This comes from traditional African culture and can be seen throughout the continent or black communities globally. It’s something that goes beyond the clothes they have on their bodies. Dandyism affords black men the space to accentuate this confidence that’s within them, with or without the suits.

Where does black dandyism fit within the hip-hop narrative?

I think it’s not different from hip hop; it’s part of hip hop. Jidenna is recently framing what a black dandy is, Andre 3000 – there are multiple examples of men in hip hop who are looking to a specific type of dress that is different from that predominant image of baggy pants and white tees. This speaks to the diversity of hip hop and the culture.

Historical dandyism is often described as ‘metro-sexual’ or perhaps ‘queer’, as it emulates a traditionally feminine focus on grooming and appearance. Do you perceive modern dandyism in the same way?

Our understanding of gender has evolved. I see dandyism as a queer persona – not in terms of sexual preference – but as an alternative and oppositional identity. Dandies exist on the fringes. Adornment is traditionally seen as a feminine ritual – but Dandy Lions will spend hours grooming, making sure they match and have all the right accessories, a ritual which transcends gender.

Traditional African ontological concepts of masculine and feminine have always been fluid.

Despite the heteronormative and patriarchal society we live in, historically African societies were not so rigid with regard to gender. So much of what we’ve adopted as inherently masculine or feminine is actually Eurocentric. Traditional African ontological concepts of masculine and feminine have always been fluid, never all one thing or the other. So black dandyism, in essence, is a contemporary and Afro-Western reflection of that state of being.

Quoting a muse from James Maiki and Sara Shamsavari’s digital video displayed in Dandy Lion, today’s dandy style is ‘an amalgamation of so many different influences… There’s the traditional elements of African style. But there’s a bit of street and hip hop in there as well.’

The Waiting Man I © Kia Chenelle

Today’s dandies tend to incorporate more traditional African style than in the past, mixed in with the European aesthetic. What do you think is the reason for this?

If you look at WEB Du Bois in the early 20th century, he was pushing dandyism then. But because respectability was so critical for survival, that dandyism didn’t include a returning to traditional African style of dress.

When Europe colonised the continent, it pushed a racist agenda that taught that anything traditionally African was backwards and uncivilised. Now there’s a higher level of consciousness about the culture and traditions we were practicing in Africa before Europeans dominated or colonised African societies.

Black dandies are actually Africanising European menswear.

Historically, all cultures have borrowed and appropriated others. I believe black dandies are actually Africanising European menswear. Ozwald Boateng is the perfect example of the kind of exquisite clash that occurs when African aesthetics meet European fashion.

Stranger in Moscow – Red Square by Arteh Odjidja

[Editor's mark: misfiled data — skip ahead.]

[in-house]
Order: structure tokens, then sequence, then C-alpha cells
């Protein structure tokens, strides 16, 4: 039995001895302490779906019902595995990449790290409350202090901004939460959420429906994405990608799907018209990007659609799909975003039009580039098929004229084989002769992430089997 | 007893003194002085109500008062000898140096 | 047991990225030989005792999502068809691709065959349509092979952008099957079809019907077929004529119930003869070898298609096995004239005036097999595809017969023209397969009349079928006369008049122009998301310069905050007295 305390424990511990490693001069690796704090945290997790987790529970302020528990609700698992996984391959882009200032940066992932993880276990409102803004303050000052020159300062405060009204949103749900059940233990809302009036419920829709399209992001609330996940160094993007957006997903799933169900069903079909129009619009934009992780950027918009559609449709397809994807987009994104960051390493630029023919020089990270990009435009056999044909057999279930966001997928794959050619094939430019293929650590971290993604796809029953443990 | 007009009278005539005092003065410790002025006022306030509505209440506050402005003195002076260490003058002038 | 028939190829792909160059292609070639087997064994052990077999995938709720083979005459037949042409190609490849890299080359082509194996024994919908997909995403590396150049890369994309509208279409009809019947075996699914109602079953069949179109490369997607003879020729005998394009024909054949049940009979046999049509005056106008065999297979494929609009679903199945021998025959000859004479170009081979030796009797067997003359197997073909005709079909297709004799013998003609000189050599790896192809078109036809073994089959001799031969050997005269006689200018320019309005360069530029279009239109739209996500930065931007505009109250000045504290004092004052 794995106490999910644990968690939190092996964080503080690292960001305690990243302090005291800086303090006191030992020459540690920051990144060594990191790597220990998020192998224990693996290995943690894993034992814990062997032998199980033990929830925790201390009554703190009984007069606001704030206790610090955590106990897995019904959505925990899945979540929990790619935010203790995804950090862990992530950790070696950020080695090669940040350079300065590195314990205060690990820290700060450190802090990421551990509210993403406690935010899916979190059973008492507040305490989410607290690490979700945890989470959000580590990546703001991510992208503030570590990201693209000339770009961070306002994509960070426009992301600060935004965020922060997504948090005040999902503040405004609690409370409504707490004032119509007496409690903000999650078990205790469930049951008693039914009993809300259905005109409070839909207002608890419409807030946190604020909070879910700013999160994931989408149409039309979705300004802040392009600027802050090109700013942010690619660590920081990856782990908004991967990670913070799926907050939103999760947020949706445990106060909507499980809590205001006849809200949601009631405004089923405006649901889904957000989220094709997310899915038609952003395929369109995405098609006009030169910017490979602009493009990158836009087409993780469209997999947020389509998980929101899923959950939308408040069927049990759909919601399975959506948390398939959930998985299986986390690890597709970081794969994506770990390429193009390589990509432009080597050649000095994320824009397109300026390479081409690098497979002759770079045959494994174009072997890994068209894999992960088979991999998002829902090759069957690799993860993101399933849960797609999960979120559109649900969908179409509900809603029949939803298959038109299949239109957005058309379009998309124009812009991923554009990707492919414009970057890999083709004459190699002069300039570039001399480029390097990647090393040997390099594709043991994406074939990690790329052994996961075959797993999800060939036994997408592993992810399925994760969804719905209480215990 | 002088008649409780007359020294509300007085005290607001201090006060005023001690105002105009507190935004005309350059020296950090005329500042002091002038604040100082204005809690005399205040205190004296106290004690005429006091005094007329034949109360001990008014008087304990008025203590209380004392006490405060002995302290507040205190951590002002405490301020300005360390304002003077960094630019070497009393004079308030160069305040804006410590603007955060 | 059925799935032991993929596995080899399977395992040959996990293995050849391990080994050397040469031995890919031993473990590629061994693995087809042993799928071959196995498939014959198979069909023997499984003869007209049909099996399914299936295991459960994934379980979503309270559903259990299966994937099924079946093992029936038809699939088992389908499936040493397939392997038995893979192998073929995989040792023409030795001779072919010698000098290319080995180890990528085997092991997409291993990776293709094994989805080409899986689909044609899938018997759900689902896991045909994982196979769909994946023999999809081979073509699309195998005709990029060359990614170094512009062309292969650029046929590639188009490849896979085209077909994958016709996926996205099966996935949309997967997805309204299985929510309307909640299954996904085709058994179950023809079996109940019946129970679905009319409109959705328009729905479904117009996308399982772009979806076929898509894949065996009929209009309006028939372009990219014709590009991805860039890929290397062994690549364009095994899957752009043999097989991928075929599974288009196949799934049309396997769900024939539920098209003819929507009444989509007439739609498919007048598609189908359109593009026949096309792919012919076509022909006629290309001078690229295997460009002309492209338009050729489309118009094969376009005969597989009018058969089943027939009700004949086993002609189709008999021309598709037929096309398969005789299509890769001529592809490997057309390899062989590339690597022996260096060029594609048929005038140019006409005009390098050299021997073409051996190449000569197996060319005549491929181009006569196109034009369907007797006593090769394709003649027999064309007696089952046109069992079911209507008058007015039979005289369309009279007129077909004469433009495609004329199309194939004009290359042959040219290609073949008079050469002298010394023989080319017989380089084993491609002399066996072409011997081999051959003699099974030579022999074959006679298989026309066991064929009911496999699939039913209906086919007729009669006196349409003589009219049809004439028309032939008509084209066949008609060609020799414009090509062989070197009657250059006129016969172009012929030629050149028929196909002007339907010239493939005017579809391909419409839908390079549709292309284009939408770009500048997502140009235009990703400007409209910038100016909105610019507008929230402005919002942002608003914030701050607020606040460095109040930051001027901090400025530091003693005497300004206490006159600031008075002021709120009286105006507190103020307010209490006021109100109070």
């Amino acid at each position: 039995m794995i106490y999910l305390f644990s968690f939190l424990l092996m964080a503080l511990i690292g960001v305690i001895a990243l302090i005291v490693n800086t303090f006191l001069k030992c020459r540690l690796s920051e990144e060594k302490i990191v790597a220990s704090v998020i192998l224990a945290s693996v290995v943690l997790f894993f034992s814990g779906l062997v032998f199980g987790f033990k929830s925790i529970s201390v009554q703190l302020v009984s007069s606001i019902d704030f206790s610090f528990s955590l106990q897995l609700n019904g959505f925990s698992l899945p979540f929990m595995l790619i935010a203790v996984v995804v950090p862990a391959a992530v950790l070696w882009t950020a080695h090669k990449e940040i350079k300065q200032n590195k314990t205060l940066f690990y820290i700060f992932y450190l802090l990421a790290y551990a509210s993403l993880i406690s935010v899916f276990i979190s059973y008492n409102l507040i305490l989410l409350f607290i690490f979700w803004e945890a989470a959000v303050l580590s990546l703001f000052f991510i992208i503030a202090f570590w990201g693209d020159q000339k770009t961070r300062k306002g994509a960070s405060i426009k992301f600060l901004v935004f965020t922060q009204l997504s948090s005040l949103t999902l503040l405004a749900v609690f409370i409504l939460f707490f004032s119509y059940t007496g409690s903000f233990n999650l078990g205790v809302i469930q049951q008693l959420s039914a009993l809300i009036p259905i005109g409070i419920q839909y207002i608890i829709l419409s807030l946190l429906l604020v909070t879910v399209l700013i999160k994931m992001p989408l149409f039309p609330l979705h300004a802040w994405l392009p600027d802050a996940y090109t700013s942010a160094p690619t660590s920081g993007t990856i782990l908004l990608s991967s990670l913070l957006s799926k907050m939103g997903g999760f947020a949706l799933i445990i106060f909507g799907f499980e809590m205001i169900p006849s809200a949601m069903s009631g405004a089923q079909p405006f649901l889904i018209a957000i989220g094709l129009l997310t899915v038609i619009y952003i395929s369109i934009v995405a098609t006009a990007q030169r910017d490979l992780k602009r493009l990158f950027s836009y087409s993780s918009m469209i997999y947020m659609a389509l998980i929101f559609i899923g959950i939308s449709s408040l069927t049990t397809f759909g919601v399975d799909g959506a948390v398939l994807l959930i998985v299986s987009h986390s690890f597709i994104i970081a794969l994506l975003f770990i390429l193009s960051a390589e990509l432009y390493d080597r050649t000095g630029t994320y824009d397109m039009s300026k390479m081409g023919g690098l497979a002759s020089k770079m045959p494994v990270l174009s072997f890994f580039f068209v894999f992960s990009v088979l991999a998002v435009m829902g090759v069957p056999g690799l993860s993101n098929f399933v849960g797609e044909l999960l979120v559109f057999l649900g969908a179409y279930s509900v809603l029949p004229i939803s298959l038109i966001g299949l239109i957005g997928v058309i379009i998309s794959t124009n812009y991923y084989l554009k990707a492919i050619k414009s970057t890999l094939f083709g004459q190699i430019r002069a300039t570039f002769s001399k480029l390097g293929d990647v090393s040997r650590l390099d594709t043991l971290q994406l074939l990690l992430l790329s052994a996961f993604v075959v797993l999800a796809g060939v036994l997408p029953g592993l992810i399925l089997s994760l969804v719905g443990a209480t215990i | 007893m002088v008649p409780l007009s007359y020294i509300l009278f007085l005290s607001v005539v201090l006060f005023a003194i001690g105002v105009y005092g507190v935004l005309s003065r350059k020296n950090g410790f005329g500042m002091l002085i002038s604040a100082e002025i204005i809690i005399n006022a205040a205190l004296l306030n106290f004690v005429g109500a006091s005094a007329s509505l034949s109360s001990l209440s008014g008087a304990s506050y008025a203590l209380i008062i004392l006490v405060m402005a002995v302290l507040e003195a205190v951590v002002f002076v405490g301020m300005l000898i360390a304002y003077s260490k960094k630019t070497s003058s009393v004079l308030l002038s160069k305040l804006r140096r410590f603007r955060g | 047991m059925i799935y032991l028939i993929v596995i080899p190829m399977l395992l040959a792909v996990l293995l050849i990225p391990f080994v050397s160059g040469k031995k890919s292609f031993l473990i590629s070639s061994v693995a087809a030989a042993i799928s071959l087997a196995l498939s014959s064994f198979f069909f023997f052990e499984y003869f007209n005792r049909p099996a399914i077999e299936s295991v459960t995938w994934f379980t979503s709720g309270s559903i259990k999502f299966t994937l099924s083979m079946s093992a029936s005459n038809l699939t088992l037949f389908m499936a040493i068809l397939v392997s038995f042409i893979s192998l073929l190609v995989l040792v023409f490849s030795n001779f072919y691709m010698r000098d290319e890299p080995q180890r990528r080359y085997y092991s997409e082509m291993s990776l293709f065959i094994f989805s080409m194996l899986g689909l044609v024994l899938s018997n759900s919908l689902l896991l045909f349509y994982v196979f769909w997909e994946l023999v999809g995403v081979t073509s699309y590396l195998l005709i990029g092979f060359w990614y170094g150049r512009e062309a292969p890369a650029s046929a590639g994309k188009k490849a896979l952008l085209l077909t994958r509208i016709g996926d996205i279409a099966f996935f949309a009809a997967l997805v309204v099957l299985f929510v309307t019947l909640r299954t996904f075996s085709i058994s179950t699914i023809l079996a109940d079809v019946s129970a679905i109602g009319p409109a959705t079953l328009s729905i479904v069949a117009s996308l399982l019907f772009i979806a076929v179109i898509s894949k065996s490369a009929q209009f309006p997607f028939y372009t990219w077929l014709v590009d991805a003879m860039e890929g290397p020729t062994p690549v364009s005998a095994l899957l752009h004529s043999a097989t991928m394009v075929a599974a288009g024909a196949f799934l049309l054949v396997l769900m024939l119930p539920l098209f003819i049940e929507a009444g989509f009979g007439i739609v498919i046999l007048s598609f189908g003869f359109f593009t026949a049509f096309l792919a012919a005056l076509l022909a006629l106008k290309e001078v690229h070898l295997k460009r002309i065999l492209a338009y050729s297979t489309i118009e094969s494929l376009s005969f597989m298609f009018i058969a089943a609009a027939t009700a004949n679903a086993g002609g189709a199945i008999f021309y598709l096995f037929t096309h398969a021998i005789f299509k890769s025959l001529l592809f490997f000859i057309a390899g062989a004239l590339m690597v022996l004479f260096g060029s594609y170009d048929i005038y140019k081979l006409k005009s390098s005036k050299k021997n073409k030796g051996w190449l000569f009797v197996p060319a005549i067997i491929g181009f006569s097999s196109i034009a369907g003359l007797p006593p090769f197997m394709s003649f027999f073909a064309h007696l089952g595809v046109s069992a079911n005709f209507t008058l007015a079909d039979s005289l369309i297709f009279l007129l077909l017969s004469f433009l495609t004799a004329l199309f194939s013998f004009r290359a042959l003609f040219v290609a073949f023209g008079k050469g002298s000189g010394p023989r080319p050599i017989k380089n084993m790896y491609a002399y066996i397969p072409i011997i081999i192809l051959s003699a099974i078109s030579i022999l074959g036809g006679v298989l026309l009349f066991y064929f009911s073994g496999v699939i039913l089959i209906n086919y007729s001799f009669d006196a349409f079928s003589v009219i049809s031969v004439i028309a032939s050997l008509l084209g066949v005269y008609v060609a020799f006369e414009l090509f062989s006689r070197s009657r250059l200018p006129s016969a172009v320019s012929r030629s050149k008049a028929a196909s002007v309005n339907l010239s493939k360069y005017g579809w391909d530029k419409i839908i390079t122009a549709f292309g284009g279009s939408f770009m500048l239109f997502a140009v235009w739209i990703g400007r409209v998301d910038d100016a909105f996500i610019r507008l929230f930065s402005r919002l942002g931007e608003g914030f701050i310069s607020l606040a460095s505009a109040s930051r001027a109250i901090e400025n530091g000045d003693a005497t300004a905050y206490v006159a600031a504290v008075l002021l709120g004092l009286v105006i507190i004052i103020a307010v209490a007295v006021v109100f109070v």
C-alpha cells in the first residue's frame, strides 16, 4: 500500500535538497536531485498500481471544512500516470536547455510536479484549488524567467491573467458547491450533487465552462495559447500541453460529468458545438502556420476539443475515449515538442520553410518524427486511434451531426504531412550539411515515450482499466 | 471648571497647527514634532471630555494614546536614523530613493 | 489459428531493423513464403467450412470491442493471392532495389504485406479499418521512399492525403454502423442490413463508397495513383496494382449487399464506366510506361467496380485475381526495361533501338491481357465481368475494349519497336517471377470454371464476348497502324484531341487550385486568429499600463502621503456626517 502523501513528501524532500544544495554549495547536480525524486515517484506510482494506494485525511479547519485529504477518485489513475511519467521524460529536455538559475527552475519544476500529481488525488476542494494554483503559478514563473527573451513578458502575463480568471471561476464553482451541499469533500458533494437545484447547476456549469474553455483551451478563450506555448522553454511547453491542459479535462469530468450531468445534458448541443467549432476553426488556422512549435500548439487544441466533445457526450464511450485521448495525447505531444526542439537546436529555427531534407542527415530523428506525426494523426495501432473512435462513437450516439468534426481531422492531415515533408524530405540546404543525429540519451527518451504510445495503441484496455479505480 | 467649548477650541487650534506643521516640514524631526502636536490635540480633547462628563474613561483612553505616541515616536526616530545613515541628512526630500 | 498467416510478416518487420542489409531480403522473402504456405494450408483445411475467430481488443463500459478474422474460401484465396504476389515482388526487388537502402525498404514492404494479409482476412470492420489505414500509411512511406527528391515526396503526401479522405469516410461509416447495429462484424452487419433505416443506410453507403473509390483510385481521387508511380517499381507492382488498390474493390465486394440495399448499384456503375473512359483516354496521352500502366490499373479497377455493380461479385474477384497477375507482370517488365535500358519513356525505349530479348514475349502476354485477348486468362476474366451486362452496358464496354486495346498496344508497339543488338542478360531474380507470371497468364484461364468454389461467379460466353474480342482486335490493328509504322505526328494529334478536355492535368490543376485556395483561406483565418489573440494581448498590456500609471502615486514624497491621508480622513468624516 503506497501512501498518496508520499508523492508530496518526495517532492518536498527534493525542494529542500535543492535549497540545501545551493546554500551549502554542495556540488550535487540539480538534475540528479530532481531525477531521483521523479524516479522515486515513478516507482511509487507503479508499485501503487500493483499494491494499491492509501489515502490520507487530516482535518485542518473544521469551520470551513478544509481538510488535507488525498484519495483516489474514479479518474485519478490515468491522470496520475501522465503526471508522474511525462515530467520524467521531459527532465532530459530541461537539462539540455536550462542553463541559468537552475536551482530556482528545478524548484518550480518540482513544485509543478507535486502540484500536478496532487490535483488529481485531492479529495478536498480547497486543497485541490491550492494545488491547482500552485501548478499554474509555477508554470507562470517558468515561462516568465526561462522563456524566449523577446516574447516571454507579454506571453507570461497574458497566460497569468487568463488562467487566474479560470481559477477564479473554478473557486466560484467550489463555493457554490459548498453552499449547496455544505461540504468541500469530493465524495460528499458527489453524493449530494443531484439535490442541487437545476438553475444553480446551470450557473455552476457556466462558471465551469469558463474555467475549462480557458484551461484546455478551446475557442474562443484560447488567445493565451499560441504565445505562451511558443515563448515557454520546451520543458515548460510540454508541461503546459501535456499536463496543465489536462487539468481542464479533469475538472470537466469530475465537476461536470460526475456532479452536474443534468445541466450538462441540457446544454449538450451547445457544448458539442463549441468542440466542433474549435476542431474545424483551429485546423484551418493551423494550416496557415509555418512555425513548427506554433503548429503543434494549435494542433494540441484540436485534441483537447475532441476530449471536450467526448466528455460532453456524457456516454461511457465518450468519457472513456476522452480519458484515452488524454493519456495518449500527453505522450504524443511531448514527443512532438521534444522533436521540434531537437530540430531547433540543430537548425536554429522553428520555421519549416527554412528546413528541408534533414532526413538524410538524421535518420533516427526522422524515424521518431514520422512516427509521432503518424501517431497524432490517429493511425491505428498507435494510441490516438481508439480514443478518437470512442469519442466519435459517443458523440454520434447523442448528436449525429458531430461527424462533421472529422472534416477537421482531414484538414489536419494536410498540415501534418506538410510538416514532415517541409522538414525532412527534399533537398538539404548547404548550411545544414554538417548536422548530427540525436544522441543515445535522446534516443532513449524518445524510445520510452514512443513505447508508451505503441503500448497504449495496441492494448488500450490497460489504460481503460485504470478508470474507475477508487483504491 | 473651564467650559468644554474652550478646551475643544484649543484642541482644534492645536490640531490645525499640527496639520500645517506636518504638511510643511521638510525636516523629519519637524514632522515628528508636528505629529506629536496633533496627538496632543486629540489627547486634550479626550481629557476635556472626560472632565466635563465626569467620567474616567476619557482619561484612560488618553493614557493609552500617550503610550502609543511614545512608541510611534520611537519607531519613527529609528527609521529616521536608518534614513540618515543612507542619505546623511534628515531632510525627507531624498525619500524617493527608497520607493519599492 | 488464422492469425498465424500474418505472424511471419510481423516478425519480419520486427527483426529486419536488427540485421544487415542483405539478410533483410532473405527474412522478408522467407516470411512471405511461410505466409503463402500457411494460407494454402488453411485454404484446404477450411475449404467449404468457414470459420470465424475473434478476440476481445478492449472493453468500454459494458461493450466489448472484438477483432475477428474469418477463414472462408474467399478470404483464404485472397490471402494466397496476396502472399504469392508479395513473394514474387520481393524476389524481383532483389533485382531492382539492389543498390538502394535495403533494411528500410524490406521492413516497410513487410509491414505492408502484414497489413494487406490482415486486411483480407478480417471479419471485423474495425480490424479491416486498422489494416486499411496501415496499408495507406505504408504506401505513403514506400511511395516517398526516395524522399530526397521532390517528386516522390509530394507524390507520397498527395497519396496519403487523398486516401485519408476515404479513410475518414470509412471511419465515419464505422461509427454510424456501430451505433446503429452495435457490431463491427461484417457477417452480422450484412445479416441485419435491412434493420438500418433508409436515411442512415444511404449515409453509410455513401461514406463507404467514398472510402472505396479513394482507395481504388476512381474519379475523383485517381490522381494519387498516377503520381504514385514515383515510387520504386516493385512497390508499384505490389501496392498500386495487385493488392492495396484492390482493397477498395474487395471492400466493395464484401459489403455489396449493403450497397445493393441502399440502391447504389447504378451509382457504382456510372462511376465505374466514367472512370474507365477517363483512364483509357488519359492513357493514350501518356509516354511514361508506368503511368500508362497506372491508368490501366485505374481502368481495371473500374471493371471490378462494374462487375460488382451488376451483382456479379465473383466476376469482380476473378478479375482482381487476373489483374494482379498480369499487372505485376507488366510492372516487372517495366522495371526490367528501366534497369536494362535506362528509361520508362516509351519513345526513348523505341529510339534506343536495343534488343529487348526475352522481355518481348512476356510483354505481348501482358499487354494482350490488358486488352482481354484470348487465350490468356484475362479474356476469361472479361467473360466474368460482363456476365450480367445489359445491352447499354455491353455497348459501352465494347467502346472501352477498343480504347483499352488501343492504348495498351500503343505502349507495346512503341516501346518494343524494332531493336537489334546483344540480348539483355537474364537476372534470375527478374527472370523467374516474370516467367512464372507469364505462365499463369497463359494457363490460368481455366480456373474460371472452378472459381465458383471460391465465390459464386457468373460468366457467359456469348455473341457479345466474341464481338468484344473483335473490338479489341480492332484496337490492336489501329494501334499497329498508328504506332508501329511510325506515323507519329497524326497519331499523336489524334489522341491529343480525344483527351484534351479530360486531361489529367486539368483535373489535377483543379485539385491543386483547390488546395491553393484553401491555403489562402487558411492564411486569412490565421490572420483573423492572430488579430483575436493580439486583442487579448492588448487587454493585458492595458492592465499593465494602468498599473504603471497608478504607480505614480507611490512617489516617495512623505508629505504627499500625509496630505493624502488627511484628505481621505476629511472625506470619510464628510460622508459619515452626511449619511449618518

It speaks to the duality and identity of people as well. You have black men born and raised in London who are of Ghanaian or Nigerian descent, but they’re as much British as they are African. The incorporation of African styles in a dandy framework speaks to the layers that exist within people. Identity also isn’t monolithic.

There are some images in the exhibit that feature dandies, juxtaposed above images of men in ordinary dress at home. Can you speak to what that signifies and why you chose to display it that way?

In the case of the sapeur in the Congo and other regions on the continent, dandyism is a performative expression of nobility despite the economically dire conditions in which they may live. These photographs taken by Caroline Kaminju, gives us access to see the man behind the suit, in his totality, and not just the presentation of who he becomes when adorns himself in expensive menswear. I believe those images also serve to critique the state of many post-colonial societies in Africa – those in which the only form of escapism for some is through the almost deification of couture.

The exhibit describes fashion as a force that can ‘disrupt convention and advance change.’ How can fashion act as a catalyst or inspiration?

Oppositional fashion has consistently been used to shift how specific groups are seen. Iconic images of Angela Davis’s Afro, black-leather-clad Panther Party during the Black Power Movement, for instance, were highly influential on my generation. While most of us don’t dress that way today, just the images and visuals spoke to a resistance against mainstream society. It confronted more respectable images that came out of the Civil Rights Movement where many leaders did anything in their power to assimilate to mainstream society.

Untitled 3, 2005 © Jody Ake

When people are literally disrupting the status quo in a visual way – when I’m wear my hair naturally – this disrupts the idea of who a curator is or what a professional black woman looks like.

According to dominant culture, my hair should be straight and I should dress conservatively to work in a museum. Anytime I or anyone else does anything outside of the norm, it’s in direct opposition on the limit.

How does the concept of dandyism apply to black women?

Look at Rekia Boyd, Sandra Bland – black women are also killed by police, and they’re often seen as just as threatening as black men.

There are a few like Janelle Monae – women who are black dandies.

There isn’t necessary a stereotypical style associated with them though which is different, unlike the Dandy Lion. There are a few like Janelle Monae – women who are black dandies and have this style and this culture.

Who are your personal style icons?

I love Tracee Ellis Ross and Solange Knowles. I love anything and everything they wear, how they play with color and structure. Their style is the intersection of what’s sexy, fun, whimsical and modern. Just oh so fly!

Dandy Lion: (Re)Articulating Black Masculine Identity is currently on display in the Museum of the African Diaspora in San Francisco and runs through September 18, 2016. It will be premiering in the UK in October and opens in Miami, FL, at the Lowe Museum of Art in January. A book featuring images from Dandy Lion will be published by Aperture in Spring 2017. More information can be found on Facebook at The Dandy Lion Project.